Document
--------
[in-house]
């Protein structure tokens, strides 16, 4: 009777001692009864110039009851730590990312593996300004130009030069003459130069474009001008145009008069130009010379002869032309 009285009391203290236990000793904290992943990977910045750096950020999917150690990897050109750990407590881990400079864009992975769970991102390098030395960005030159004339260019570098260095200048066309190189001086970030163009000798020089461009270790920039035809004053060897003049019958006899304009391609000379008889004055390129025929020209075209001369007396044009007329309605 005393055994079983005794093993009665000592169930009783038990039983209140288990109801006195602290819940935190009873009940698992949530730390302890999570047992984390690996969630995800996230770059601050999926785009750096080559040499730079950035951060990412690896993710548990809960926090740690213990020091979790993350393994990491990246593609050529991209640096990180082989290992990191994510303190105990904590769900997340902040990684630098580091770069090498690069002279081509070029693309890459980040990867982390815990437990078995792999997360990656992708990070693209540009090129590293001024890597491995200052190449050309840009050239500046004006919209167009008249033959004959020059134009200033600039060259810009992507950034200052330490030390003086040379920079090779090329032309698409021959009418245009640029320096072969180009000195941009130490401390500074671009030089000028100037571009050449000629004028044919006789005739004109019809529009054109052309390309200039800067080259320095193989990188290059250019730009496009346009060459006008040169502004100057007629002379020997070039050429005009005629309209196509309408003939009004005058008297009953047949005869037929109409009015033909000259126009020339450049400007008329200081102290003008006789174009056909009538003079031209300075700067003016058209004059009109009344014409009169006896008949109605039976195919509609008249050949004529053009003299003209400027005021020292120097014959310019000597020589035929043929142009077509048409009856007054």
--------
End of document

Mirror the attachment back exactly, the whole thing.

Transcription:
[in-house]
């Protein structure tokens, strides 16, 4: 009777001692009864110039009851730590990312593996300004130009030069003459130069474009001008145009008069130009010379002869032309 009285009391203290236990000793904290992943990977910045750096950020999917150690990897050109750990407590881990400079864009992975769970991102390098030395960005030159004339260019570098260095200048066309190189001086970030163009000798020089461009270790920039035809004053060897003049019958006899304009391609000379008889004055390129025929020209075209001369007396044009007329309605 005393055994079983005794093993009665000592169930009783038990039983209140288990109801006195602290819940935190009873009940698992949530730390302890999570047992984390690996969630995800996230770059601050999926785009750096080559040499730079950035951060990412690896993710548990809960926090740690213990020091979790993350393994990491990246593609050529991209640096990180082989290992990191994510303190105990904590769900997340902040990684630098580091770069090498690069002279081509070029693309890459980040990867982390815990437990078995792999997360990656992708990070693209540009090129590293001024890597491995200052190449050309840009050239500046004006919209167009008249033959004959020059134009200033600039060259810009992507950034200052330490030390003086040379920079090779090329032309698409021959009418245009640029320096072969180009000195941009130490401390500074671009030089000028100037571009050449000629004028044919006789005739004109019809529009054109052309390309200039800067080259320095193989990188290059250019730009496009346009060459006008040169502004100057007629002379020997070039050429005009005629309209196509309408003939009004005058008297009953047949005869037929109409009015033909000259126009020339450049400007008329200081102290003008006789174009056909009538003079031209300075700067003016058209004059009109009344014409009169006896008949109605039976195919509609008249050949004529053009003299003209400027005021020292120097014959310019000597020589035929043929142009077509048409009856007054």